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Math Basics: Exponents

One thing is certain on test day – you will see exponents. Another thing is also certain – those exponent problems will be meant to trick you. So, know your exponent properties, but also be aware that knowing the fundamentals alone won’t guarantee success. Tread carefully, and check your work. You should be able to answer most of these exponent questions correctly. Speaking of which, let’s see if you can answer the following three questions. They are not very difficult, only a little tricky.

1. 4^3+4^3+4^3+4^3=

  1. 2^6
  2. 2^10
  3. 4^4
  4. 4^12
  5. 64^3

2. (2^5)^4+(2^3)^2=

  1. 2^15
  2. 2^20
  3. 2^26
  4. 2^6*(2^14+1)
  5. 2^120*(2^2+1)

3. If 3^{-x}+3^{-x}+3^{-x}=1, what is the value of x?

  1. -1
  2. -1/2
  3. 1/3
  4. 1/2
  5. 1

For the first problem, do not simply add the exponents together. You can only do that when you are multiplying exponents, not adding them. Instead, notice how there are 4 of the same number, 4^3. Therefore, 4^3(4^1)=4^4. Answer (C).

The next problem also asks you to add exponents, but first, you must multiply the exponents in parenthesis to the exponent outside the parenthesis, giving you: 2^20+2^6. Remember, that does not add up to 2^26. If you factor 2^6 from both 2^20 and 2^6, you get: 2^6*(2^14+1). Answer D. Also, you can use approximation and eliminate those answers that are too small and too big. Answer choice E is far too big, and Answer choice A too small.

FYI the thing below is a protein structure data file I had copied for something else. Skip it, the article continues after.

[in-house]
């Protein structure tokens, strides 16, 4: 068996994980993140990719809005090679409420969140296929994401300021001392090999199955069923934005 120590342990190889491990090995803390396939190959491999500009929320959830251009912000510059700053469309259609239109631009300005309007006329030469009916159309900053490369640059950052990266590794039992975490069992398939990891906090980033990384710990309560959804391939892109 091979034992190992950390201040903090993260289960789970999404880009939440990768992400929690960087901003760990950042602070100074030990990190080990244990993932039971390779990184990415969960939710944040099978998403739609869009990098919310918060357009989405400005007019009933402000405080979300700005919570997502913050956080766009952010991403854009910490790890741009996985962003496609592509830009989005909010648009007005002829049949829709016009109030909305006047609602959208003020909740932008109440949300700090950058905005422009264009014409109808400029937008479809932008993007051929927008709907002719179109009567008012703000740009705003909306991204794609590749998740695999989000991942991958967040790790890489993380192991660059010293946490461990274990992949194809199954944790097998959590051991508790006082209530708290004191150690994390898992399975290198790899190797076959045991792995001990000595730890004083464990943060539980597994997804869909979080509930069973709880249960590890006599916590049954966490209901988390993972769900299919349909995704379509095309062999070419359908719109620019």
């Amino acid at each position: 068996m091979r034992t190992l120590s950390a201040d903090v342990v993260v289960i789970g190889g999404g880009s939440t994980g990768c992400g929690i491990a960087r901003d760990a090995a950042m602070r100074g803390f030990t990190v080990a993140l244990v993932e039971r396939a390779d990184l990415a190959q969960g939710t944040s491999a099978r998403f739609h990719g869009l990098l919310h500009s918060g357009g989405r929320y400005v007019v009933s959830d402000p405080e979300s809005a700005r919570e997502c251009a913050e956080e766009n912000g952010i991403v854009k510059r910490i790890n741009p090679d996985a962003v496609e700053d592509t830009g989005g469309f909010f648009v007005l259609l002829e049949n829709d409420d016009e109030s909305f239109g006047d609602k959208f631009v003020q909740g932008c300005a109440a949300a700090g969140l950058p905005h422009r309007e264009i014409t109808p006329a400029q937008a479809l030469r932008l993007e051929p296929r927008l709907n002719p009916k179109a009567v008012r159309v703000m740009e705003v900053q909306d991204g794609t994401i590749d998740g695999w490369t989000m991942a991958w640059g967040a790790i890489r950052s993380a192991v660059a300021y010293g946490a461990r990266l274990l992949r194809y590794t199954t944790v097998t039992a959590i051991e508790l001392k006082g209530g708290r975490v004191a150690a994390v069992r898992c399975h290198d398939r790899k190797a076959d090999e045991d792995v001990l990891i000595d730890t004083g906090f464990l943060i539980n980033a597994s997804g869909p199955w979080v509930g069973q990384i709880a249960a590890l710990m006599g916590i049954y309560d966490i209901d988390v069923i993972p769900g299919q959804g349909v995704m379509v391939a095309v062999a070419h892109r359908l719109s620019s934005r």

For the last problem, the best way to deal with it is by plugging in the answer choices. B, C, and D will all result in some funky irrational number because you are taking the square or cube root of the number. That leaves us with (A) -1 and (E) 1. Plugging in (A), you end up getting 3^1+3^1+3^1=9. Therefore, the answer has to be (E) 1. Remember, also, that any number taken to a negative exponent results in the reciprocal of that number, e.g. 3^{-1}=1/3. And 1/3+1/3+1/3=1.

If you need more practice with exponents, look no further than Clemmonsdogpark – both our products (oh, yeah, did I mention – we just released our, over 600 practice questions waiting for you!) and on previous blog posts. Good luck!


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